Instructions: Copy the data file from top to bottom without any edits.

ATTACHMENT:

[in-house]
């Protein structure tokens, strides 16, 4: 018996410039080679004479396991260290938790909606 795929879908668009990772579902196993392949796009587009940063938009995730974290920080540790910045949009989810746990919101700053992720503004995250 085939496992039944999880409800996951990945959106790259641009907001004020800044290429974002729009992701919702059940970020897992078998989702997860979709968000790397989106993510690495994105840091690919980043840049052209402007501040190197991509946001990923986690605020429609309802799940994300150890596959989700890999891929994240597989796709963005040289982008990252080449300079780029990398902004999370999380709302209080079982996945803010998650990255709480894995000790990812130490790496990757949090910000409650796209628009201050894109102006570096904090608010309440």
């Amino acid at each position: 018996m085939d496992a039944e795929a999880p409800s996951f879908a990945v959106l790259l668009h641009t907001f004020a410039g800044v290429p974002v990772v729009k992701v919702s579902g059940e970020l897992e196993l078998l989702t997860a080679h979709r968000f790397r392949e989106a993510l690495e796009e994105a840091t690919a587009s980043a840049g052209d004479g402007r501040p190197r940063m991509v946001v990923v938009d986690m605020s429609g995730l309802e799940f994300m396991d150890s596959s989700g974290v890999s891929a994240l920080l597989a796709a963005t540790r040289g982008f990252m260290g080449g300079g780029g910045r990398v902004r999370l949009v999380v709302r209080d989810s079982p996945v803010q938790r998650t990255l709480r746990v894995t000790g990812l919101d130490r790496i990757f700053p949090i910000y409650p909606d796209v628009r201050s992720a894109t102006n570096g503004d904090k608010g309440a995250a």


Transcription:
[in-house]
């Protein structure tokens, strides 16, 4: 018996410039080679004479396991260290938790909606 795929879908668009990772579902196993392949796009587009940063938009995730974290920080540790910045949009989810746990919101700053992720503004995250 085939496992039944999880409800996951990945959106790259641009907001004020800044290429974002729009992701919702059940970020897992078998989702997860979709968000790397989106993510690495994105840091690919980043840049052209402007501040190197991509946001990923986690605020429609309802799940994300150890596959989700890999891929994240597989796709963005040289982008990252080449300079780029990398902004999370999380709302209080079982996945803010998650990255709480894995000790990812130490790496990757949090910000409650796209628009201050894109102006570096904090608010309440």
């Amino acid at each position: 018996m085939d496992a039944e795929a999880p409800s996951f879908a990945v959106l790259l668009h641009t907001f004020a410039g800044v290429p974002v990772v729009k992701v919702s579902g059940e970020l897992e196993l078998l989702t997860a080679h979709r968000f790397r392949e989106a993510l690495e796009e994105a840091t690919a587009s980043a840049g052209d004479g402007r501040p190197r940063m991509v946001v990923v938009d986690m605020s429609g995730l309802e799940f994300m396991d150890s596959s989700g974290v890999s891929a994240l920080l597989a796709a963005t540790r040289g982008f990252m260290g080449g300079g780029g910045r990398v902004r999370l949009v999380v709302r209080d989810s079982p996945v803010q938790r998650t990255l709480r746990v894995t000790g990812l919101d130490r790496i990757f700053p949090i910000y409650p909606d796209v628009r201050s992720a894109t102006n570096g503004d904090k608010g309440a995250a």